Lives in the Yiddish Theatre
SHORT BIOGRAPHIES OF THOSE INVOLVED IN THE Yiddish THEATRE
aS DESCRIBED IN zALMEN zYLBERCWEIG'S "lEKSIKON FUN YIDISHN TEATER"

1931-1969
 

Anna Appel
(Berkovitsh)
 

Born May 1, 1888 in Bucharest, Rumania. Her parents were hotel owners. Studied in gymnasium and Yiddish with private tutors.

As actors used to travel past (the hotel), she became acquainted with the theatre from her childhood. She would imitate the actors and sing their songs, so she was called the "concert maker".

In 1902 she immigrated with her mother to Montreal, Canada. At the age of fourteen she joined a dramatic club of amateur actors. Later she started to perform in vaudeville. The actress Penny Schwartz saw her perform and brought her into her troupe. Anna Appel's family accepted this news with little satisfaction. They even sat Shiva for her, according to her account.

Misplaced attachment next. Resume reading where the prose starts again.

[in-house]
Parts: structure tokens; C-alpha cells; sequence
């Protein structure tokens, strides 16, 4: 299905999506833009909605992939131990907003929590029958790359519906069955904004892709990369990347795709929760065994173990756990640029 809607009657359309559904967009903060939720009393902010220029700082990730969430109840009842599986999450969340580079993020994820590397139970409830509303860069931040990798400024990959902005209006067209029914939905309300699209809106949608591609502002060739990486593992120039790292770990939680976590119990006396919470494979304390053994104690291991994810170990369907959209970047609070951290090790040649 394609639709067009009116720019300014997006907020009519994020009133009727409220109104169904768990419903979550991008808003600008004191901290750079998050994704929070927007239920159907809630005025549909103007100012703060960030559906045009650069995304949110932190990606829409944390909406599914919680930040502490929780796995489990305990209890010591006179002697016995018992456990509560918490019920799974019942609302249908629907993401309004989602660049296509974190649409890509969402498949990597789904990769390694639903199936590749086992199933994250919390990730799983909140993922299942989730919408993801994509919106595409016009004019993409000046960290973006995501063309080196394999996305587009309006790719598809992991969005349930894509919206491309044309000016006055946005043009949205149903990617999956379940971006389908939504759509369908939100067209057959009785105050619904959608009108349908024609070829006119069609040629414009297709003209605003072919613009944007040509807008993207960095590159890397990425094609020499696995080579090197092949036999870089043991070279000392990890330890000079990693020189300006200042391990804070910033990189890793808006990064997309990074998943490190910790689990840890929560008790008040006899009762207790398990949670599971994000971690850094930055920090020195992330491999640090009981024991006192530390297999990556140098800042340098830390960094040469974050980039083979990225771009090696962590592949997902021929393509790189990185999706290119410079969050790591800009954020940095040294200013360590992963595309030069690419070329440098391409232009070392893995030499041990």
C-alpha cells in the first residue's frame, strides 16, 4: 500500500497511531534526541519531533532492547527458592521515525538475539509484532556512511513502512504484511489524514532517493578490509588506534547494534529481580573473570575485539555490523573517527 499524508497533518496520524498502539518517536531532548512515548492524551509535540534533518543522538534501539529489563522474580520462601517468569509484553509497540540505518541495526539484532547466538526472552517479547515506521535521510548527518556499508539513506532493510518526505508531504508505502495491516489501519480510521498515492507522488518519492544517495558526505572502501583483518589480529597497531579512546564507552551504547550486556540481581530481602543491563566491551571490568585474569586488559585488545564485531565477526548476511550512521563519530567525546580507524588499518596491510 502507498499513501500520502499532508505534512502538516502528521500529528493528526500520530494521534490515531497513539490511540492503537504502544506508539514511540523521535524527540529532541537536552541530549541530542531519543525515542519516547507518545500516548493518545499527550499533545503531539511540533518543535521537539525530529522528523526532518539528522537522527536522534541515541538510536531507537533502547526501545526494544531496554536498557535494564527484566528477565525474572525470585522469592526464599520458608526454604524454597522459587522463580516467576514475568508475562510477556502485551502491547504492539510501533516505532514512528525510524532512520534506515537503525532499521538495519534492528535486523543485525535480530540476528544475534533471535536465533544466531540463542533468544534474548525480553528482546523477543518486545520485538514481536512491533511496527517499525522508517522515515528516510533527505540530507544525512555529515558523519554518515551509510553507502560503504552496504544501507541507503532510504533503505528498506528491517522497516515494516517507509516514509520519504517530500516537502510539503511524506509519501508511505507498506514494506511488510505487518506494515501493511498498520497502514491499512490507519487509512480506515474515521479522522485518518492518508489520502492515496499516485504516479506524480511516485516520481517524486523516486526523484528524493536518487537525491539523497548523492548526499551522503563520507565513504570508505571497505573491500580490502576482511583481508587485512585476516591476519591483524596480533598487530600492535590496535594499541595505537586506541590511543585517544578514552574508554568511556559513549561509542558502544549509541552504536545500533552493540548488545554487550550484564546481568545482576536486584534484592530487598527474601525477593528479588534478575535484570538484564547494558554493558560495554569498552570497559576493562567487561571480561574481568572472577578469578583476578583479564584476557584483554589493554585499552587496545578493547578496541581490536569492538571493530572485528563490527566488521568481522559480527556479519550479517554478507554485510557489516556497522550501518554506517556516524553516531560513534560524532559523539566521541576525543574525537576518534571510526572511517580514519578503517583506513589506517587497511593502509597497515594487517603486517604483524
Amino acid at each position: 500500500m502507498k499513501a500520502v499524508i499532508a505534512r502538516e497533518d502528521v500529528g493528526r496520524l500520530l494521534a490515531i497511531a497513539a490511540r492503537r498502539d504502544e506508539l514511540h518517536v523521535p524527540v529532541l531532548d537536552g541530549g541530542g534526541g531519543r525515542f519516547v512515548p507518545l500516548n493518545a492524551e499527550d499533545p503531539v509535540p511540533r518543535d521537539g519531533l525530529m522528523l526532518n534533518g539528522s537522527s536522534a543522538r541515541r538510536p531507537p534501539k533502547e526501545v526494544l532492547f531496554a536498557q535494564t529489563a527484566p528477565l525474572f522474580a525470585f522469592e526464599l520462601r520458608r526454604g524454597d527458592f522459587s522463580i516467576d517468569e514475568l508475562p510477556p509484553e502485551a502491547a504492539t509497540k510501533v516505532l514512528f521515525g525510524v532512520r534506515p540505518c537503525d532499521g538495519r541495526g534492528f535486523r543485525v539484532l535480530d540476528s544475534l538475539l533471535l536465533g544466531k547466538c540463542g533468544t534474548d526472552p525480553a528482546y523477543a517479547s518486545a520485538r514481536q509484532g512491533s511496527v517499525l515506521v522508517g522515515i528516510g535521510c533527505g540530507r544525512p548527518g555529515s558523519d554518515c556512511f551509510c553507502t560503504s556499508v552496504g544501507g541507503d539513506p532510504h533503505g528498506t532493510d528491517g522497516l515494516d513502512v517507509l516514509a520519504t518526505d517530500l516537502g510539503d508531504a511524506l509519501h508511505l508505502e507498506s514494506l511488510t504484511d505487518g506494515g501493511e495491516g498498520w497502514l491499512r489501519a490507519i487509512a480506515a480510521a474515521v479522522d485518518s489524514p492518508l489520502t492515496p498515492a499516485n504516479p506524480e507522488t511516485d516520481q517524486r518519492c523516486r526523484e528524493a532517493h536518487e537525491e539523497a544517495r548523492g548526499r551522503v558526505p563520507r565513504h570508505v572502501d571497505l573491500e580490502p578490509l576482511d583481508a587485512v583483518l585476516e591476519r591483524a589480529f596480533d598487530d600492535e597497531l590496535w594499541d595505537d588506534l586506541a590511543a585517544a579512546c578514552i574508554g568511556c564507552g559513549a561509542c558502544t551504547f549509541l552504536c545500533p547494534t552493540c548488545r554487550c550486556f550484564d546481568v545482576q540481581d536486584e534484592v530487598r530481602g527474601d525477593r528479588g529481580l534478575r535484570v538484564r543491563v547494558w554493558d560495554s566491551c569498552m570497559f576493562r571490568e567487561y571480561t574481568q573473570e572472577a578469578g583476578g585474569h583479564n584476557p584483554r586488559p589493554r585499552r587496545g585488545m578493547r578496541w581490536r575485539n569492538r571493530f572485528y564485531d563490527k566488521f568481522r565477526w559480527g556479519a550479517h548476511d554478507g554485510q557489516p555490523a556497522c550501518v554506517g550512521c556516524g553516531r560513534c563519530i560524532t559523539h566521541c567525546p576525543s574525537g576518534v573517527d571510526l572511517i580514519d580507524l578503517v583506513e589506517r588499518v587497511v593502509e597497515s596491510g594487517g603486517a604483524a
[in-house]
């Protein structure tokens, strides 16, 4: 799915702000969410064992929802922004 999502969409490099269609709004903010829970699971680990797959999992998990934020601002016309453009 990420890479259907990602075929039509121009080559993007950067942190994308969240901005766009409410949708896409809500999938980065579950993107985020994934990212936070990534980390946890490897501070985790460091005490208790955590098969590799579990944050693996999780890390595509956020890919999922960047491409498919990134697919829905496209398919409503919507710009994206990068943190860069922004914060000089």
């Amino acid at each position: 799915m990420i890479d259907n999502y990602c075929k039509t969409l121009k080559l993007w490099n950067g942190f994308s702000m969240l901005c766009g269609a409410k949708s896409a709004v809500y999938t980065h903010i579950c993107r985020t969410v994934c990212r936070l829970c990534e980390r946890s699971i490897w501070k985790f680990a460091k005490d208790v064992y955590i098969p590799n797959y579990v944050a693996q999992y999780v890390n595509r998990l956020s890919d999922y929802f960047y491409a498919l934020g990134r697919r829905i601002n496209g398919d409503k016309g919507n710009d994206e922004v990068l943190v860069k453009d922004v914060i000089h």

In the troupe she became acquainted with the actor Appel. She became a soubrette, and later she started playing the roles of grandes dames. For fourteen years she performed with Appel in variety shows, then one season with Gabel and a season with Adler.

When Schnitzer founded the Art Theatre, A. was one of the first
in the troupe. Later she performed in Schwartz's newly founded [Yiddish] Art Theatre. She performed there until 1928. In 1928-29 she began to perform in folk theatre and went from time to time acted on the English stage (the comedy "Papa"). In 1929-30 she was [back acting] in the Yiddish Art Theatre.

 

M.E.

  • Dr. A. Mukdony: Anna Appel, "Theatre", New York, 1927, pp 120-6.

  • Anna Appel: My best role, "Mrs. Warren's", "Morning Journal", October 13, 1922.

  • Uriel Mazik: Picture gallery of our Yiddish actors, "Der tog", New York, May 11, 1918.

  • Anna Appel: The public and I, "Der tog", New York, March 2, 1928.

  • Jacob Mestel: Who are the artists of the New York Yiddish Art Theatre? "Di tseyt", London, April 1924.


 

 

 

 


 

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Adapted from the original Yiddish text found within the  "Lexicon of the Yiddish Theatre" by Zalmen Zylbercweig, Volume 1, page 83.
 

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